88 Energy has cracked 1,512 feet, or 460 metres, as it drills its way towards its highly anticipated 600-million-barrel prospective oil target at an interpreted depth of 6,000 feet, or 1,829 metres, below the frozen arctic ground in Alaska. Its moment of truth will arrive in just three to five days when it will get to test the reservoir sands of the oil-rich Nanushuk formation target.
88 Energy has cracked 1,512 feet, or 460 metres, as it drills its way towards its highly anticipated 600-million-barrel prospective oil target at an interpreted depth of 6,000 feet, or 1,829m, below the frozen arctic ground in Alaska. The ASX-listed company’s moment of truth will arrive in just three to five days when it will get to test the reservoir sands of the oil-rich Nanushuk formation target.
The market appears to be anticipating a win for 88 Energy too with punters running its share price up from a close of $0.017 yesterday to an intraday high of $0.023 today on big volumes.
Only a week ago it was trading at around a cent.
The company is hoping to cash in on recent spectacular success by other oil explorers in the neighbourhood of 88 Energy’s frozen tenements. Merlin-1 is the company’s first test well on its Project Peregrine leases which 88 Energy secured when it took over fellow Alaskan oil hopeful, XCD Energy back in early 2020.
With ‘black gold’ still the target for the company, its nearest neighbour, ConocoPhillips, already has its hands on the 750-million-barrel Willow field and the reasonably fresh Harpoon oil discovery, both of which sit around 20 miles north along the winter ice road which passes 88 Energy’s ground.
Importantly, Perth-based 88 Energy locked in a farm-in partner to do the heavy financial lifting with Alaska Peregrine Development Company, or “APDC” stumping up the first US$10m for the exploration hole to earn a 50 per cent interest in Project Peregrine.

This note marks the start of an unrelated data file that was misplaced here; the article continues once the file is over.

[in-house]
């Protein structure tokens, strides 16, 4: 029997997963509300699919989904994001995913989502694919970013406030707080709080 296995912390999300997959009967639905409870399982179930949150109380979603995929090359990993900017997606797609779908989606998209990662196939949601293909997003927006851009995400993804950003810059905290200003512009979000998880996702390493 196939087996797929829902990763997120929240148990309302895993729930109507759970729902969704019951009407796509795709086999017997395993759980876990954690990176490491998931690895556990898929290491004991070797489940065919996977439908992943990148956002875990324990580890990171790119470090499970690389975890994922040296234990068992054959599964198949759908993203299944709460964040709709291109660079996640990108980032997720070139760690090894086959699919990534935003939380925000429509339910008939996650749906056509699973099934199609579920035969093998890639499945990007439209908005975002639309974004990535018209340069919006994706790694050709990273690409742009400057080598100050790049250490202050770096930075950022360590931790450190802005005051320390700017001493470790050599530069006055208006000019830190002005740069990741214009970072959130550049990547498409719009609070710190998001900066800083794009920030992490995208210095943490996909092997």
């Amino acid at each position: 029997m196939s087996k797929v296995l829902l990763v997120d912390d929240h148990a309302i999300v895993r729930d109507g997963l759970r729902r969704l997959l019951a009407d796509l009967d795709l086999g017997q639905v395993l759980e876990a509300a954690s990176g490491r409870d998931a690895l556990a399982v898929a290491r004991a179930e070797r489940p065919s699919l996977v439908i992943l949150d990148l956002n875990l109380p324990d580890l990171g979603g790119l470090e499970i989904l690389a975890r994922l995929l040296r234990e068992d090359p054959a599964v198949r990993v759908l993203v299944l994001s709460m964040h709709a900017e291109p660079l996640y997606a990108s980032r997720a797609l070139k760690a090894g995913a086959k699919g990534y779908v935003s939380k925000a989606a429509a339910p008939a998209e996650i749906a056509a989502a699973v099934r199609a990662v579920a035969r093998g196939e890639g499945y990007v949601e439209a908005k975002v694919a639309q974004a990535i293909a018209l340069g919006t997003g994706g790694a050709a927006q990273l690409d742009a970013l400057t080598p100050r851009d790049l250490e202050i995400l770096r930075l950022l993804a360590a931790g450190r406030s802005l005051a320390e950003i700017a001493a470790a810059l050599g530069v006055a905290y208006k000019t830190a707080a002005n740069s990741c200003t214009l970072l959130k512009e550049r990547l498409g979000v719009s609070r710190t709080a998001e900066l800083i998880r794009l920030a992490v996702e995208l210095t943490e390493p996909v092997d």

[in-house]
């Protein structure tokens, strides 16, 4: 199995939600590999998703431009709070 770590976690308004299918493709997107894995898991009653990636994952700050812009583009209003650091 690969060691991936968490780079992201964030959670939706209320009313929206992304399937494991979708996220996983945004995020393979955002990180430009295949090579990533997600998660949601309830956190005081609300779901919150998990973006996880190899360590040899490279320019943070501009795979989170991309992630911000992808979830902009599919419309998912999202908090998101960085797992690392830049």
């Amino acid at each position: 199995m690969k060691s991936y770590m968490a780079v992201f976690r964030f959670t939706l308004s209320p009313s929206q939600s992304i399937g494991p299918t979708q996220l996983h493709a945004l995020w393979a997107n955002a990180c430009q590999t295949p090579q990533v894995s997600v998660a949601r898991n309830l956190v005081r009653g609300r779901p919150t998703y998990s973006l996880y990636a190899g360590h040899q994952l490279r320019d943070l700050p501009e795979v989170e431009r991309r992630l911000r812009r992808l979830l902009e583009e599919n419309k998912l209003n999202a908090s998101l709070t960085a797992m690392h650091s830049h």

The company recently rattled the tin and tucked away around $12m to pad out its balance sheet ahead of the spudding of Merlin-1. Management said it could be up for as much as US$4m as its 50 per cent share of any extra costs over and above the farm-in amount.
88 Energy is targeting a gross mean prospective resource of 645 million barrels at Merlin, with its sibling prospect, Harrier potentially chiming in for another 417 million barrels of gross mean prospective resource in the same Nanushuk target.
The region’s crude oil explorers recently revealed the giant oil potential of the Nanushuk formation after drilling successfully into the topset sandstones of an ancient, buried delta, more than half a century after the discovery of the giant Prudhoe Bay oil field on the Arctic coast of Alaska.
Importantly, the Trans-Alaskan-Oil Pipeline which was originally built to carry Prudhoe Bay’s paydirt south to Alaska’s export terminal near Anchorage has spare capacity for anything 88 Energy and its neighbours might find.
Alaska’s North Slope recently attracted another Aussie oiler in Oil Search who made a couple of fresh Nanushuk oil discoveries last year, suggesting the oil play has some real legs to it.
88 Energy also announced recently it had entered into a share subscription agreement with ELKO International LLC, one of the major contractors on site at the Merlin-1 test well, whereby ELKO will be issued 360 million shares at a share price of 1.8 cents.
Importantly for 88 Energy, the price paid by ELKO represents a 225 per cent premium to the price of the capital raise completed just last month and puts a further A$6.48 million into 88 Energy’s saddlebags while delivering ELKO a serious profit with the benefit of today’s price.
88 Energy Managing Director, David Wall said: “The endorsement of the project by ELKO as we enter the critical phase of the drilling is encouraging and will serve to fund the Company’s share of the recently announced cost overruns."
Alaska’s oil potential has always been well known but recent activity has placed it front and centre in the spotlight and 88 Energy appears to be at centre stage for now.
Just how big the final curtsy will be is anyone’s guess but if the market has it right, it just might be cause for applause.
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